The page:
Editor’s Note: Our longtime friend, best-selling author, and “serial entrepreneur” James Altucher has been called many things. It’s because he voices strong contrarian opinions, such as quitting your job or calling 401(k)s a scam. Today, he discusses his latest title… a “remora.”
How to invest like a remora… and use safe companies to book triple-digit gains
From James Altucher, editor, The Altucher Report: I was having breakfast with Bob, one of the biggest hedge fund managers around. He was telling me his latest ideas.
Then, he stopped chewing and said, “You know what? You’re a remora.”
I didn’t know what that was. The food was practically spitting in my face.
“A remora is a fish that is a blood-sucking leech,” he continued. “But I mean it in a good way. Some guys just follow me into stocks, don’t give me credit, and get out as soon as possible.”
I was quiet then. Because, to be frank, that was exactly what I planned to do.
I get calls from startups every day asking me to invest money in their companies.
Most of the time, I don’t invest. I have a huge checklist to determine who I invest in. And it’s eerie: When I don’t check one of the boxes, I lose money.
When I follow the checklist, I make money.
Like the time I invested in Optimal, which was acquired by Brand Networks a year later (after it also asked me to be on its board of directors).
The average investor isn’t able to be an angel investor, or privately invest in a company before it goes public. But that’s okay. The private world of investing is flooded.
Now, it’s the public companies I’m interested in. This is where the opportunity lies.
One of the biggest hedge fund managers in the world just announced he’s going back fully into stocks. “This is the time.”
When I’m investing, I like to look at what I’m going to call “remora companies.” These are companies that leech onto larger, household names (like Apple, Google, and GE).
In addition, I’m going to follow the super hedge fund managers who are also quietly going into these smaller remora-like companies.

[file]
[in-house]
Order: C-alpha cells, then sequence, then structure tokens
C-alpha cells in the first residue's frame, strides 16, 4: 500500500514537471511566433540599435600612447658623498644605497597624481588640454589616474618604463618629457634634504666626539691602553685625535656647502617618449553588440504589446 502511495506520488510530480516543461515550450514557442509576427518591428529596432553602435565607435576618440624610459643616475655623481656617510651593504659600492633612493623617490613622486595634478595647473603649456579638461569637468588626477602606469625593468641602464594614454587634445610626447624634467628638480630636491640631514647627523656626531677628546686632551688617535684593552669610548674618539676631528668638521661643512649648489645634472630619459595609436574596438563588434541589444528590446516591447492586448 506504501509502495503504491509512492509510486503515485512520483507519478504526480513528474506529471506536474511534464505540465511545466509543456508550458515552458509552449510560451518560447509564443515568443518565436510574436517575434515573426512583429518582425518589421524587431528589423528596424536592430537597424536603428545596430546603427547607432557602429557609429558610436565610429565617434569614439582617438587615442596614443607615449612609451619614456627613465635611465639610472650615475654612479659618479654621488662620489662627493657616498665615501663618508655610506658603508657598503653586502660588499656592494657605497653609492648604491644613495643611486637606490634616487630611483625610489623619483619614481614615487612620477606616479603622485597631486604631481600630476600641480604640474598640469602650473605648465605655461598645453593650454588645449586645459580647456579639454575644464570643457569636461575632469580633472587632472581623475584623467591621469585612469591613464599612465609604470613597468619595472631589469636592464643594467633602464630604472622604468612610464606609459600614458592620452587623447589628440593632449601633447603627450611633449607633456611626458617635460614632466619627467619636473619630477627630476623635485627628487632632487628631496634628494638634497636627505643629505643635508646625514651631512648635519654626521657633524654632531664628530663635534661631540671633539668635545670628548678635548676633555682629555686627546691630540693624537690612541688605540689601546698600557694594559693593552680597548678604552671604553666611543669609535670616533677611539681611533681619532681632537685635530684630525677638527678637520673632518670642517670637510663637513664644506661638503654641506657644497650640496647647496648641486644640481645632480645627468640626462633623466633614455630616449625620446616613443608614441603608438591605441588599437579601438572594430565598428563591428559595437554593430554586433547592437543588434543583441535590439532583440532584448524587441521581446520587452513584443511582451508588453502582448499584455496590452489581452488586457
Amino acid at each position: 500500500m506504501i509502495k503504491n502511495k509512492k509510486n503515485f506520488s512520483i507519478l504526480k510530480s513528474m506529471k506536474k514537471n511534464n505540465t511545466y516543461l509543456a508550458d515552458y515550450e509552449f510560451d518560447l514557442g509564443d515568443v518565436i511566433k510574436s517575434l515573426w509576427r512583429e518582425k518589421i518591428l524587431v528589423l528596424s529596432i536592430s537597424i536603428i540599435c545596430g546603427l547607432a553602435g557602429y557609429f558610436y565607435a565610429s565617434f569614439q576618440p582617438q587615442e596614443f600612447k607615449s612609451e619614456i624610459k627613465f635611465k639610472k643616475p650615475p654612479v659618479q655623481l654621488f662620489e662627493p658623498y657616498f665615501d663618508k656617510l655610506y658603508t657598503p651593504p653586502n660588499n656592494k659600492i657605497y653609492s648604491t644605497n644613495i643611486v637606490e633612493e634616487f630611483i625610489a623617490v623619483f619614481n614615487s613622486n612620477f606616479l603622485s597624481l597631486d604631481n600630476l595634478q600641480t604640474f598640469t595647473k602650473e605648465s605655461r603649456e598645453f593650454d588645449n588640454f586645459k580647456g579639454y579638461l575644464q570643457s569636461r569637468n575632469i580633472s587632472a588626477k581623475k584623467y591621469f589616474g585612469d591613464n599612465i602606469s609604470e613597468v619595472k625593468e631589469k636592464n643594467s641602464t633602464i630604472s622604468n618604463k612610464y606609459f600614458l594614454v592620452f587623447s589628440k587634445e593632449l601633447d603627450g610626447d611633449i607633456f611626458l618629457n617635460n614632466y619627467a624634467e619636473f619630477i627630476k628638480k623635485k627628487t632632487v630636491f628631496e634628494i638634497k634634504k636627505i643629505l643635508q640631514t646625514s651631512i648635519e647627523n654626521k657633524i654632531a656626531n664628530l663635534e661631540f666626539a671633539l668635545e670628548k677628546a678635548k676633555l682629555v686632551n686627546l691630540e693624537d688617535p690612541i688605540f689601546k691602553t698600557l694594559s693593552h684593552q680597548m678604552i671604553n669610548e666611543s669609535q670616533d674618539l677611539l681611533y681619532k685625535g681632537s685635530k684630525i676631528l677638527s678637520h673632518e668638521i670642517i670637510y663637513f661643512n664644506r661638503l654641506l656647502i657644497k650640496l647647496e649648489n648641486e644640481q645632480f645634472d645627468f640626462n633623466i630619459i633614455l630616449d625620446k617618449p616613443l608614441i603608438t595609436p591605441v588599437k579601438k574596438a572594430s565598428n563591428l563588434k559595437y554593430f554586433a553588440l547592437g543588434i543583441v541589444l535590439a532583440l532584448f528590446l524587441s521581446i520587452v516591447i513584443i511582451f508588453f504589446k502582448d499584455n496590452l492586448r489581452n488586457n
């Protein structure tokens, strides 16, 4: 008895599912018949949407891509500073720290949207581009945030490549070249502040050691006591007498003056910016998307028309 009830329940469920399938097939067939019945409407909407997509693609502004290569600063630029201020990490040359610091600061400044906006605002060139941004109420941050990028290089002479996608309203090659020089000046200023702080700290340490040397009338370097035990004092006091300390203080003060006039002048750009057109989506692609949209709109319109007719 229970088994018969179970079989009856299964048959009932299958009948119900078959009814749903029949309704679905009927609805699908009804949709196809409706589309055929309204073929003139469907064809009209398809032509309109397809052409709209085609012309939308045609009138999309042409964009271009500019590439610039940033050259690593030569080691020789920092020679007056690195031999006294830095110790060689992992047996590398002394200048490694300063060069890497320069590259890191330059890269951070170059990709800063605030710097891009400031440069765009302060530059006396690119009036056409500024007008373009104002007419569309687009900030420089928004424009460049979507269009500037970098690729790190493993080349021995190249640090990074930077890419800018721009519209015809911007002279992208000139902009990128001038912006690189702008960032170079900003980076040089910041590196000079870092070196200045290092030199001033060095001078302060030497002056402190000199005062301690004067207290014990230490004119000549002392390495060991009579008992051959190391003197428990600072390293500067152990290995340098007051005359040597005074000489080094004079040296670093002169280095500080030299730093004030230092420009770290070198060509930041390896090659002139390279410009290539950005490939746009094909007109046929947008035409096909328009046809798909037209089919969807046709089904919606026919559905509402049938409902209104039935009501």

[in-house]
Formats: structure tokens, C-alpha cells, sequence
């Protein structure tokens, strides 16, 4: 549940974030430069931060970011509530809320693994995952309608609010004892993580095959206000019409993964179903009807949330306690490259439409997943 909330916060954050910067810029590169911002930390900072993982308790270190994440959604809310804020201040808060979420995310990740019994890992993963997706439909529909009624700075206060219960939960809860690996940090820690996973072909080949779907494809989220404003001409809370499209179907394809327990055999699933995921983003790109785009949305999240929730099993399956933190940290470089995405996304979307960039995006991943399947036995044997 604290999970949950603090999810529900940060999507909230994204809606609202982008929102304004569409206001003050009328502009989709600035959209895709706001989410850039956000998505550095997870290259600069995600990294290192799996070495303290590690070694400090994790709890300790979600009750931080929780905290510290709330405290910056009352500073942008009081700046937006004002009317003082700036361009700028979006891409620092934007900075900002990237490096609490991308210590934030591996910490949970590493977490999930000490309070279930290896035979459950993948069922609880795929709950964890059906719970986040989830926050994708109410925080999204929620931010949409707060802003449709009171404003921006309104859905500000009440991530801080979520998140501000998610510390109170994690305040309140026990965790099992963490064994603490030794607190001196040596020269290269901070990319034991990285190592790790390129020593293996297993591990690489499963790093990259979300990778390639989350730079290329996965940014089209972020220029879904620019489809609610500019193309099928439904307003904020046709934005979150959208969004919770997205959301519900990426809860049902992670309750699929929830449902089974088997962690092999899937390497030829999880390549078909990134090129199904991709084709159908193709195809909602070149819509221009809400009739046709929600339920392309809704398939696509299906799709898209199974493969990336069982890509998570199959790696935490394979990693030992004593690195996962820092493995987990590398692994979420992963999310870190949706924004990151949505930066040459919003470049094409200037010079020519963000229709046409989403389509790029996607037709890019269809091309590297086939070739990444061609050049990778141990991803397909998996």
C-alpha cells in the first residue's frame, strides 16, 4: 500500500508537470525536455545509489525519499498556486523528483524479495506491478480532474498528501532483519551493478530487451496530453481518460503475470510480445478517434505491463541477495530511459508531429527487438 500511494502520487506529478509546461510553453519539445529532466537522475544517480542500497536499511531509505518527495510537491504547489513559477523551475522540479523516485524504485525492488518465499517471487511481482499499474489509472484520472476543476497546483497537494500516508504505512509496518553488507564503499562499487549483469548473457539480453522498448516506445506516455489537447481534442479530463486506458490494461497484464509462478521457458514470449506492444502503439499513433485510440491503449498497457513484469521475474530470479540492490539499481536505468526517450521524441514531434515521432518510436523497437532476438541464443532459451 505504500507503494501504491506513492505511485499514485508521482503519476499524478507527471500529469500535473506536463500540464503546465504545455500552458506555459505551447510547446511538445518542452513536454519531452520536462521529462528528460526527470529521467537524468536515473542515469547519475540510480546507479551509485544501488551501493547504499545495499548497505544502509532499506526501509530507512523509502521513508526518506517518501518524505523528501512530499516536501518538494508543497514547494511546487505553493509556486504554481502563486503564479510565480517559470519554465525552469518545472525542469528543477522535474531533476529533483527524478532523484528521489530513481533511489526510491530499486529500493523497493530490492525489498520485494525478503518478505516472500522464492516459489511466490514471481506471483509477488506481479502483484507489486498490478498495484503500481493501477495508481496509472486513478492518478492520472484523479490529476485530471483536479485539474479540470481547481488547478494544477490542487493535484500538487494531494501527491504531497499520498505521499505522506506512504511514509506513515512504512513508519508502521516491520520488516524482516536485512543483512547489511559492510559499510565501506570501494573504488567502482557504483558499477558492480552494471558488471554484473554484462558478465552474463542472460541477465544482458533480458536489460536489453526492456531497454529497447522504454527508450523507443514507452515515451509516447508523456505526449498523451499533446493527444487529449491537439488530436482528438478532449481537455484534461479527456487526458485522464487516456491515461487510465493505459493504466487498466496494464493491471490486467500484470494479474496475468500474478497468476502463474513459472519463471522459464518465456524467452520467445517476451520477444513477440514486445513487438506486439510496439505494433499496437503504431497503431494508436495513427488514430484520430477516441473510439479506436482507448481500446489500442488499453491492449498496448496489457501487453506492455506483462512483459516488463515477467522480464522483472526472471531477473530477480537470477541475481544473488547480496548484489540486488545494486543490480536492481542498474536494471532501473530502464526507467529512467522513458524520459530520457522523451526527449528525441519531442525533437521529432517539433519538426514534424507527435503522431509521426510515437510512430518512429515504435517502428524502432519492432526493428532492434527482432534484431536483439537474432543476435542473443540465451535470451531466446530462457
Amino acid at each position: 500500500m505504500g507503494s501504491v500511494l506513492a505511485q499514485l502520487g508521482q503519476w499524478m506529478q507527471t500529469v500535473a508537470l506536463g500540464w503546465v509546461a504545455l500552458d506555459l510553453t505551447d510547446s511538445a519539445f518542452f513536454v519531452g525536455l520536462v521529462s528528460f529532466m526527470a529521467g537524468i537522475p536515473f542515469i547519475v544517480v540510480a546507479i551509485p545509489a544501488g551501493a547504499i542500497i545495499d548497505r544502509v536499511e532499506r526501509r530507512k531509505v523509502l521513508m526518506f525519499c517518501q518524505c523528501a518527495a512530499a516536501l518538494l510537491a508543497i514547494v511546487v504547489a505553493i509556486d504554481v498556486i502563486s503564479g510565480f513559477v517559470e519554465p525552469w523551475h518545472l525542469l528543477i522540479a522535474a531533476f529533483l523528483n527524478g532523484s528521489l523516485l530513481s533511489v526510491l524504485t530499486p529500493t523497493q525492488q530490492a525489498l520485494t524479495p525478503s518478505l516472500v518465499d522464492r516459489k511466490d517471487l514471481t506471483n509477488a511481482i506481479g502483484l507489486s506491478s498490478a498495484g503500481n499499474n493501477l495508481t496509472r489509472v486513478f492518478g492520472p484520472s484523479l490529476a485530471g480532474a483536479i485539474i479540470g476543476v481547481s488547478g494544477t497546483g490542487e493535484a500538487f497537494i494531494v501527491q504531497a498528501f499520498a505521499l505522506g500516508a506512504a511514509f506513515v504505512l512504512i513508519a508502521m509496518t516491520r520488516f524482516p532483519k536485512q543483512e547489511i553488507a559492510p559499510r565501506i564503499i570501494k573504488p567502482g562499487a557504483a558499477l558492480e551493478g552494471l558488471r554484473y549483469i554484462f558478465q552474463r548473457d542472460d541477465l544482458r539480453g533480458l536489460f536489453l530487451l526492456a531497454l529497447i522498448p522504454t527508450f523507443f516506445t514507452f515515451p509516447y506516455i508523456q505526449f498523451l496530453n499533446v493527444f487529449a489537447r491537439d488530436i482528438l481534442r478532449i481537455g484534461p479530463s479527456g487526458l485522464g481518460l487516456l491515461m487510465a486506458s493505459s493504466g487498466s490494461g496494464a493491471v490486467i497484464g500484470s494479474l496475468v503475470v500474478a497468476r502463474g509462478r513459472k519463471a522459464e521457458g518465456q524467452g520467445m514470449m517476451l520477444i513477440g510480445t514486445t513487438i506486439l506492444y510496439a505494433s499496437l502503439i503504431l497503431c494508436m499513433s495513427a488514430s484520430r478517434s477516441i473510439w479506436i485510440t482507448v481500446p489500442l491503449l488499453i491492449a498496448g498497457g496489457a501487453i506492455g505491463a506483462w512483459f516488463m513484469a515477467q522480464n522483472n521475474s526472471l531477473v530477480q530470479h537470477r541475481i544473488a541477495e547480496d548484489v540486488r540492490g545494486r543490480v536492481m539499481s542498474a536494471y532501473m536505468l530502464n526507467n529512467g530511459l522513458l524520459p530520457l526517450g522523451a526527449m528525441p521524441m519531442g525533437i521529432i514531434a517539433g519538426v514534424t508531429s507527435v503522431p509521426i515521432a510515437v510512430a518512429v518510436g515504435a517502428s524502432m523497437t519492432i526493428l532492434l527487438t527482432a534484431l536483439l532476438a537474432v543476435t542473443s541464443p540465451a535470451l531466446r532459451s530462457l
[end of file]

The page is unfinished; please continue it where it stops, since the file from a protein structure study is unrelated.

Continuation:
As the large companies (like Apple) become more popular and investors flood to invest in them—forcing the stock price up—the smaller remora companies get to enjoy the ride up, as well.
But, until now, only the big funds have benefited.
You see, when large companies produce their products, they don’t create all of the parts that go into them. They outsource many of the pieces to other (often smaller) companies.
Apple, for example, doesn’t produce the glass it uses in its iPhones; it outsources that part to another company. That outside company’s earnings might go up 10 times faster than Apple’s, because that’s where the real margins are.
Investors are often slow to react to these remora companies, giving us an advantage for investing.
Let’s take a look at a couple of past examples:
1. Semiconductor Providers
Skyworks Solutions, Inc. (Nasdaq: SWKS) is a company that builds semiconductors for Apple, Samsung, and other major phone makers.
Every time somebody purchases an iPhone (over 34,000 are sold per hour), SWKS profits.
If you had invested in this remora company back when Apple announced SWKS would be supplying chips for the iPhone 6, you’d be up over 75% on your original investment.
If you’d invested in Apple during that same time, you’d only have gains of a little over 25%.
Ambarella, Inc. (Nasdaq: AMBA) is another stock that builds semiconductors. It supplies them to companies like GoPro and Amazon (for their drones).
Since I recommended Ambarella back in August 2014, its stock price has increased by over 200%.
2. Network Security
In late 2013 and early 2014, Target and Home Depot were hacked, and the credit card information of hundreds of thousands of their customers was stolen.
Over the last month, the “dating” website Ashley Madison was hacked, along with the personal/credit card information of over 30 million customers.
These hacks force every single public company to up their network security in order to keep good faith with their customers.
These companies don’t build this security in-house, though—they outsource it to professional network-security providers.
This is where we find our next remora companies.
If you’d invested in Palo Alto Networks, Inc. (NYSE: PANW), you’d be up over 230% after the security breaches at Target and Home Depot.
Another remora company providing network security is Fortinet, Inc. (Nasdaq: FTNT). The company’s risen more than 140% since the data breaches in late 2013.
You’ll often hear financial analysts telling you not to invest where everyone else is.
Even Warren Buffett said, “You can’t buy what is popular and do well.”
But you can do well if you look closer.
Find what’s popular and look toward the fringes. Look for these remora companies—that will profit from the popularity of their larger buyers—and you can be successful.
Bob, I’m sorry you think I’m a remora. But I’m glad you still answer my phone calls.
Reeves’ Note: Investing like a “remora” is one method James uses to build and maintain wealth beyond just a salary. In fact, he hasn’t had a traditional job or income in almost a decade. But he’s found dozens of ways to make extraordinary income doing the things he loves…
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